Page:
Happy Moltmann Monday! I’m back with a new post after my blogging hiatus over the past number of weeks. Thanks for your patience as I finished up my manuscript for book #3! :)
Today’s selection comes from Moltmann’s newest book, The Living God and the Fullness of Life. He’s talking about the attributes of God, and I want specifically to highlight a few sentences from his section on whether God is immovable or not. Here’s the first one, and it’s a doozy:
It is impossible to consider God as being unchangeable and immovable without declaring God to be dead.
I admit, it’s a little unfair to throw that out there without giving you snippets of his argument up to that point. Basically, he describes the principle of life as movement. A living being, therefore, is one who moves. If a living being doesn’t move or stops moving, it is either dead or was never alive in the first place. So the idea that God could be immovable and unchangeable is to declare God dead. No living being acts like that, so why would the Supreme Living Being be any different? Moltmann certainly describes a distinction between God and other living beings, but he firmly denies that what distinguishes them is God’s assumed immovable nature. Those distinction eggs are in the wrong basket, in other words. He continues,
The living God is free to move and to change… If we understand the living God as subject, then the divine immutablis of ancient physics is replaced by God’s faithfulness, a faithfulness on which we can rely… God’s faithfulness is so overwhelming that truth, emuna, is even viewed as God’s faithfulness to Godself.
Since we need to move the eggs of God’s distinction to a different basket, Moltmann places it (rightly I believe) in the basket of faithfulness. God’s fidelity is the centerpiece of God’s character. It’s the lens through which we understand everything else about God. And when we think about what God’s faithfulness means, we realize of course that it has nothing to do with some idea of God as far away and separated from us. God is faithful in the context of relationship with us, and with all of creation. And even when we think of God’s faithfulness to Godself, we don’t end up in some sort of divinely despotic navel-gazing. We arrive at the essence of truth. Truth is what happens when the faithfulness of God aligns- within Godself, with us, with systems, with nations, with practices, with actions, with words.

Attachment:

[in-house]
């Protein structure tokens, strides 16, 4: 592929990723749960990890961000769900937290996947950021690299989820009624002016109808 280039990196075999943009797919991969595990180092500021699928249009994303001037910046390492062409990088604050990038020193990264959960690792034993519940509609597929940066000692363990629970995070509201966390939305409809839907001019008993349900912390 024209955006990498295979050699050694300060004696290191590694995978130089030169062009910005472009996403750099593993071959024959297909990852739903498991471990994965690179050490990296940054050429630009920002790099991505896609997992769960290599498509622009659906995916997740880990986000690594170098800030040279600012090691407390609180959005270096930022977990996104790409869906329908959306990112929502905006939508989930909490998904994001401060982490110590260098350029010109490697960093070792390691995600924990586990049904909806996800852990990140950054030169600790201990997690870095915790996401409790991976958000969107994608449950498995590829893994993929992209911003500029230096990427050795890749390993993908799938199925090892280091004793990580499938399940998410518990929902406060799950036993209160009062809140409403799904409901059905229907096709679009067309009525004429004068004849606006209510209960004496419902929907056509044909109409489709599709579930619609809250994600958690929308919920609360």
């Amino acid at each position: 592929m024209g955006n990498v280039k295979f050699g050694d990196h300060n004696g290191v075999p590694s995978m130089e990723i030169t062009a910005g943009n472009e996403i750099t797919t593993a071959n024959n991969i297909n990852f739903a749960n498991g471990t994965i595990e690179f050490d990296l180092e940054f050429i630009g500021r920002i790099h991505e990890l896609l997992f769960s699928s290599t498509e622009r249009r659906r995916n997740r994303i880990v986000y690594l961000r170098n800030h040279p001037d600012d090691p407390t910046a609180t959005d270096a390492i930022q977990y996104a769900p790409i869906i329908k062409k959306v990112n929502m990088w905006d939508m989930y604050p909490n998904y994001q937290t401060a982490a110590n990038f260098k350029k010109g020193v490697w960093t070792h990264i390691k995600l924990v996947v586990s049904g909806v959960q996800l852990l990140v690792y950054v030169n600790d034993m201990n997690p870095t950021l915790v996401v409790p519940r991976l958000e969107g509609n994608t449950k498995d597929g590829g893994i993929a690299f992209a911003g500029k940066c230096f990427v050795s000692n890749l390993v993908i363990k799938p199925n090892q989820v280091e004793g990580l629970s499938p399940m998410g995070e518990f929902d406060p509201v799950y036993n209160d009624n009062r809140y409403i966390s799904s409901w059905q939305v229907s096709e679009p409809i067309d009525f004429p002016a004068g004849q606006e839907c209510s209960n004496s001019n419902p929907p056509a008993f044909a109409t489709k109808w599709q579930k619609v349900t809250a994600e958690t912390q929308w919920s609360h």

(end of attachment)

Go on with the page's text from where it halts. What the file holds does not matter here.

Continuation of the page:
We’re so used to seeing truth as some philosophical “other,” like it sits out there with its capital T waiting for us to be smart enough to find it. But when we envision truth as God’s faithfulness to Godself, where harmony of the highest order rings true, it becomes somehow more powerful and potent while feeling more relational. We are part of this, if only because God’s faithfulness extends even to us, wonder of wonders.
Anyone who rejects all these actions and sufferings on God’s part on the ground that they are anthropomorphisms* fails to take seriously the human subject’s likeness to God. Immutability is a nonhuman metaphor… God is God, and not part of the changeable world. But by merely negating the world’s attributes, what we arrive at is not the divine but merely–nothingness.
(*Anthropomorphism is just a fancy way of describing the act of giving something (God, animals, objects) a human attribute.)
I’ve been thinking a lot in recent years about being made in God’s image. And believe me, I know there are so many people of faith who are very nervous about reading too much into it, like we will somehow mar God’s own image if we allow too much of God’s to be reflected in our own. And I see the danger, but I guess I disagree on the degree to which we should steer clear of it. We ARE made in God’s image. We didn’t ask for that, or demand it; God willingly designed us that way. So I love that Moltmann just goes with that with gusto here, saying, hey, when we describe God as moveable, or as capable of suffering, and theologians tell us God can’t do that because God isn’t human, maybe that’s wrong. Maybe WE do that because we are made in God’s image. As he says, it’s not as simple as giving God the opposite qualities of what we see in the world. We aren’t playing a philosophical opposite game. Just because we suffer, it doesn’t mean God doesn’t. Just because we change, it doesn’t mean God doesn’t. We can’t make God into a big immovable detached nothing just because we’re afraid of God being perceived in human terms. What other terms do we have, anyway?!
I deeply resonate with Moltmann’s description of God in unapologetically relational terms. It does tend to get him in hot water sometimes with his critics, but I for one think he’s got his eggs in the better basket. We have seen the glory of God, and it has come in the bodily, human form of Jesus, who lived and moved and suffered and died.